Anger Explosion Experiment

We use Molly Bang's, When Sophie Gets Angry -- Really, Really Angry to talk about the things that make us angry and what our plan will be once we do get angry. In the book, Sophie is able to run and run to a special tree which she climbs and climbs until her anger softens. I want to have a full-body, all-senses experience to call up the feeling of anger and then to talk about the things that each of us has that will give us the time and space needed to calm ourselves when we can't run and run or climb and climb.

 

 

The first thing we did is read the book, of course, then the children gave me their best angry face. We talk about how even if it was the sister's turn with Gorilla, she did not wait for it to be handed to her. Of course Sophie is angry. THEN, Sophie trips over the truck when her sister snatches it. Of course Sophie is really angry now. As her frustration builds, her feelings reel out of control. Sophie is really, really angry now!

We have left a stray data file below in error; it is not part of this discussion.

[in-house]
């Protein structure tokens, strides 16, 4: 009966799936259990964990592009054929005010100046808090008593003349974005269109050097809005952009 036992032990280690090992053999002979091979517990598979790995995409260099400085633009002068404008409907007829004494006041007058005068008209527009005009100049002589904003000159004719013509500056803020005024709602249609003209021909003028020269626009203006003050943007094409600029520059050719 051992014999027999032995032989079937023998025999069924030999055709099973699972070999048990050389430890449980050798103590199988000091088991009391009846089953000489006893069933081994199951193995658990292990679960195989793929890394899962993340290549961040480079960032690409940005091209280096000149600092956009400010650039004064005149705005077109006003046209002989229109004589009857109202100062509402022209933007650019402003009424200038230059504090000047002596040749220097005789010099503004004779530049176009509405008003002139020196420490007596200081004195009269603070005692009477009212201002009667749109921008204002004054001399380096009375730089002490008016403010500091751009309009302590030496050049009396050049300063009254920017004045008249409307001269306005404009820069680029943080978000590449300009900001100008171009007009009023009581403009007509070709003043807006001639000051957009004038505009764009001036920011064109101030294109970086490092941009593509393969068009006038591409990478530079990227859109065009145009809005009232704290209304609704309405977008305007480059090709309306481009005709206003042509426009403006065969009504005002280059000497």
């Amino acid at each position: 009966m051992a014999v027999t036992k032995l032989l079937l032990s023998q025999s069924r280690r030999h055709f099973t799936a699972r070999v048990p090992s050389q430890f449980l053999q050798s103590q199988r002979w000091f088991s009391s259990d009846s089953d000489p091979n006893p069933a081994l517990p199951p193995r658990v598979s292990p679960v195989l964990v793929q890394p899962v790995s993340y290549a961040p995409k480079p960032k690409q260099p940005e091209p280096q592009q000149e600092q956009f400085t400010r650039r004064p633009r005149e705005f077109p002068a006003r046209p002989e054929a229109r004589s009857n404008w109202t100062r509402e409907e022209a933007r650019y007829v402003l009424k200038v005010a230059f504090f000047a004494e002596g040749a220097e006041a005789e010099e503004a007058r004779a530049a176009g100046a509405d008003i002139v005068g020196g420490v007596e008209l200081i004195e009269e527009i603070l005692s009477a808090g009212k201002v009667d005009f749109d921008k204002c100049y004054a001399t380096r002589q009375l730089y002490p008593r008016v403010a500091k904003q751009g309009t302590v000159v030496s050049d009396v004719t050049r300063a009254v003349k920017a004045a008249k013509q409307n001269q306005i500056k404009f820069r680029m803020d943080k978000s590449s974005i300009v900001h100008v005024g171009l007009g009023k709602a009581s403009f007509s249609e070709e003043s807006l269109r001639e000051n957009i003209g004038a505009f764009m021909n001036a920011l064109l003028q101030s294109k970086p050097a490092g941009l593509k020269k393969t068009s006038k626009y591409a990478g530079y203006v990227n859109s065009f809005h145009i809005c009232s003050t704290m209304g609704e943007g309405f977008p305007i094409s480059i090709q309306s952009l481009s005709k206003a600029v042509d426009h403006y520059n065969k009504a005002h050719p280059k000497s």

Then we take the ingredients of the anger experiment and we name them and experience them using all the senses. The materials are familiar to any early childhood teacher -- vinegar becomes the bitter feeling we have when things aren't going well, baking soda becomes the tears we shed in frustration and anger, and the red food color becomes the color we see (and sometimes, even feel) when we are frustrated and angry. As adults, we know what these will do when we bring them together! The key is that we are adding a component that is so very helpful in gaining emotional intelligence -- a plan to calm ourselves.

Each child is given a cotton ball -- a soft thing -- that they name and hold as their "soft thing." Sophie has the wide, wide world, running, and climbing as her soft thing and each of our children get to name their own as well. From a stuffed dog to mommy's lap, they name and hold their own individual comforts. When the explosion happens, they put their soft thing into the anger bubbling and frothing over and are amazed to see the anger subside. It does not disappear, of course, anger is an important emotion, but it subsides. We have a plan! Thank you, Molly Bang.